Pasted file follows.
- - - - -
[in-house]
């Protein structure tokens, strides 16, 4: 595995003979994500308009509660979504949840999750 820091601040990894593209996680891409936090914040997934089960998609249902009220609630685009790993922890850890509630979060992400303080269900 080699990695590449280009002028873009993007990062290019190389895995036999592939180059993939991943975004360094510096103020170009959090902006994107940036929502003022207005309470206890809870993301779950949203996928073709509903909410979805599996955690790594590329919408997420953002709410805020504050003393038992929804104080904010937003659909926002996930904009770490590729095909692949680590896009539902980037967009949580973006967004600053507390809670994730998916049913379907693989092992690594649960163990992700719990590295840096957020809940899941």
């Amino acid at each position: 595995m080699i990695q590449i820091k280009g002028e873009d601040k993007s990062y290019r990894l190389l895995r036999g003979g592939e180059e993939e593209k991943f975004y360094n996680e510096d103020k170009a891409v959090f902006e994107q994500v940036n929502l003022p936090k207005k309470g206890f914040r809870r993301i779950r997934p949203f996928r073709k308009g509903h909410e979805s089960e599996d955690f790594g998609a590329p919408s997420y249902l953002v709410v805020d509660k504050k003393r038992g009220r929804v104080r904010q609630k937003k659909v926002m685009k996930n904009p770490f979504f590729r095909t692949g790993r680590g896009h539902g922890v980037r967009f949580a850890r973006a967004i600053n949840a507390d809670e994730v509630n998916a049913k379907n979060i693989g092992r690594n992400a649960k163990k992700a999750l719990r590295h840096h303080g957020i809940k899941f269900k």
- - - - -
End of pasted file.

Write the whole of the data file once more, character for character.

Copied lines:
[in-house]
């Protein structure tokens, strides 16, 4: 595995003979994500308009509660979504949840999750 820091601040990894593209996680891409936090914040997934089960998609249902009220609630685009790993922890850890509630979060992400303080269900 080699990695590449280009002028873009993007990062290019190389895995036999592939180059993939991943975004360094510096103020170009959090902006994107940036929502003022207005309470206890809870993301779950949203996928073709509903909410979805599996955690790594590329919408997420953002709410805020504050003393038992929804104080904010937003659909926002996930904009770490590729095909692949680590896009539902980037967009949580973006967004600053507390809670994730998916049913379907693989092992690594649960163990992700719990590295840096957020809940899941």
């Amino acid at each position: 595995m080699i990695q590449i820091k280009g002028e873009d601040k993007s990062y290019r990894l190389l895995r036999g003979g592939e180059e993939e593209k991943f975004y360094n996680e510096d103020k170009a891409v959090f902006e994107q994500v940036n929502l003022p936090k207005k309470g206890f914040r809870r993301i779950r997934p949203f996928r073709k308009g509903h909410e979805s089960e599996d955690f790594g998609a590329p919408s997420y249902l953002v709410v805020d509660k504050k003393r038992g009220r929804v104080r904010q609630k937003k659909v926002m685009k996930n904009p770490f979504f590729r095909t692949g790993r680590g896009h539902g922890v980037r967009f949580a850890r973006a967004i600053n949840a507390d809670e994730v509630n998916a049913k379907n979060i693989g092992r690594n992400a649960k163990k992700a999750l719990r590295h840096h303080g957020i809940k899941f269900k």